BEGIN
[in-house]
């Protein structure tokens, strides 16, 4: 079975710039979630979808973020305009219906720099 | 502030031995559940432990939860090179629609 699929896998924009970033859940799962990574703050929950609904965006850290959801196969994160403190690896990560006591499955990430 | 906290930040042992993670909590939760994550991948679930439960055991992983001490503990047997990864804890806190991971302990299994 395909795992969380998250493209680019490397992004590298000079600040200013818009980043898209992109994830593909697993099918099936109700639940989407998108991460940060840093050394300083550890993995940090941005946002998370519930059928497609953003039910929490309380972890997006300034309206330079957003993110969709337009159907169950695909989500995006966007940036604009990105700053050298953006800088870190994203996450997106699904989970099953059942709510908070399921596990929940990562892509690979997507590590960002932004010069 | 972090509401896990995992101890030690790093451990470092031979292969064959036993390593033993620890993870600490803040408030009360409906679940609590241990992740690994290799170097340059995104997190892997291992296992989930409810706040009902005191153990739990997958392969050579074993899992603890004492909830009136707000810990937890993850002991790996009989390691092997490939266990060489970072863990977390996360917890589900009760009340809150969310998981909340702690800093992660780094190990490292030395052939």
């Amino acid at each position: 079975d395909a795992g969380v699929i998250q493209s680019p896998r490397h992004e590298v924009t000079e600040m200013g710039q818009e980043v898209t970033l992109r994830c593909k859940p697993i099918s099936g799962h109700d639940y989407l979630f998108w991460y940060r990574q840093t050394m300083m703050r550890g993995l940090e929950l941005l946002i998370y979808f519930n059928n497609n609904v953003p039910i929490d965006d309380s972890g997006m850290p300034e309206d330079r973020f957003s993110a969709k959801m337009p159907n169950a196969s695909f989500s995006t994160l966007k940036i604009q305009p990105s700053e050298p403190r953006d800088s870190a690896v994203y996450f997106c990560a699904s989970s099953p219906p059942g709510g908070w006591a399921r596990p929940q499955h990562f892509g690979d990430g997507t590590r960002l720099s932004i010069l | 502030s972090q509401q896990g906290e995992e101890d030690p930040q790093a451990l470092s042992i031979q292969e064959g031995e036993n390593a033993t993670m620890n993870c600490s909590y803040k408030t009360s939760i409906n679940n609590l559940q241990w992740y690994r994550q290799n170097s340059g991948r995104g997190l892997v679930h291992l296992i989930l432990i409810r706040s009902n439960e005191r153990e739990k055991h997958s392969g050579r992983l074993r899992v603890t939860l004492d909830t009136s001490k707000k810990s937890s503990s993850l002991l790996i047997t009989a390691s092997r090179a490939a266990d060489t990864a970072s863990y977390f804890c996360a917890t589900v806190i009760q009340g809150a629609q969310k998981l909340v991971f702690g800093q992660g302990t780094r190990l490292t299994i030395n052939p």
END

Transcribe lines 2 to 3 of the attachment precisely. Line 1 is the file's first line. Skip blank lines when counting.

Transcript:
């Protein structure tokens, strides 16, 4: 079975710039979630979808973020305009219906720099 | 502030031995559940432990939860090179629609 699929896998924009970033859940799962990574703050929950609904965006850290959801196969994160403190690896990560006591499955990430 | 906290930040042992993670909590939760994550991948679930439960055991992983001490503990047997990864804890806190991971302990299994 395909795992969380998250493209680019490397992004590298000079600040200013818009980043898209992109994830593909697993099918099936109700639940989407998108991460940060840093050394300083550890993995940090941005946002998370519930059928497609953003039910929490309380972890997006300034309206330079957003993110969709337009159907169950695909989500995006966007940036604009990105700053050298953006800088870190994203996450997106699904989970099953059942709510908070399921596990929940990562892509690979997507590590960002932004010069 | 972090509401896990995992101890030690790093451990470092031979292969064959036993390593033993620890993870600490803040408030009360409906679940609590241990992740690994290799170097340059995104997190892997291992296992989930409810706040009902005191153990739990997958392969050579074993899992603890004492909830009136707000810990937890993850002991790996009989390691092997490939266990060489970072863990977390996360917890589900009760009340809150969310998981909340702690800093992660780094190990490292030395052939």
């Amino acid at each position: 079975d395909a795992g969380v699929i998250q493209s680019p896998r490397h992004e590298v924009t000079e600040m200013g710039q818009e980043v898209t970033l992109r994830c593909k859940p697993i099918s099936g799962h109700d639940y989407l979630f998108w991460y940060r990574q840093t050394m300083m703050r550890g993995l940090e929950l941005l946002i998370y979808f519930n059928n497609n609904v953003p039910i929490d965006d309380s972890g997006m850290p300034e309206d330079r973020f957003s993110a969709k959801m337009p159907n169950a196969s695909f989500s995006t994160l966007k940036i604009q305009p990105s700053e050298p403190r953006d800088s870190a690896v994203y996450f997106c990560a699904s989970s099953p219906p059942g709510g908070w006591a399921r596990p929940q499955h990562f892509g690979d990430g997507t590590r960002l720099s932004i010069l | 502030s972090q509401q896990g906290e995992e101890d030690p930040q790093a451990l470092s042992i031979q292969e064959g031995e036993n390593a033993t993670m620890n993870c600490s909590y803040k408030t009360s939760i409906n679940n609590l559940q241990w992740y690994r994550q290799n170097s340059g991948r995104g997190l892997v679930h291992l296992i989930l432990i409810r706040s009902n439960e005191r153990e739990k055991h997958s392969g050579r992983l074993r899992v603890t939860l004492d909830t009136s001490k707000k810990s937890s503990s993850l002991l790996i047997t009989a390691s092997r090179a490939a266990d060489t990864a970072s863990y977390f804890c996360a917890t589900v806190i009760q009340g809150a629609q969310k998981l909340v991971f702690g800093q992660g302990t780094r190990l490292t299994i030395n052939p």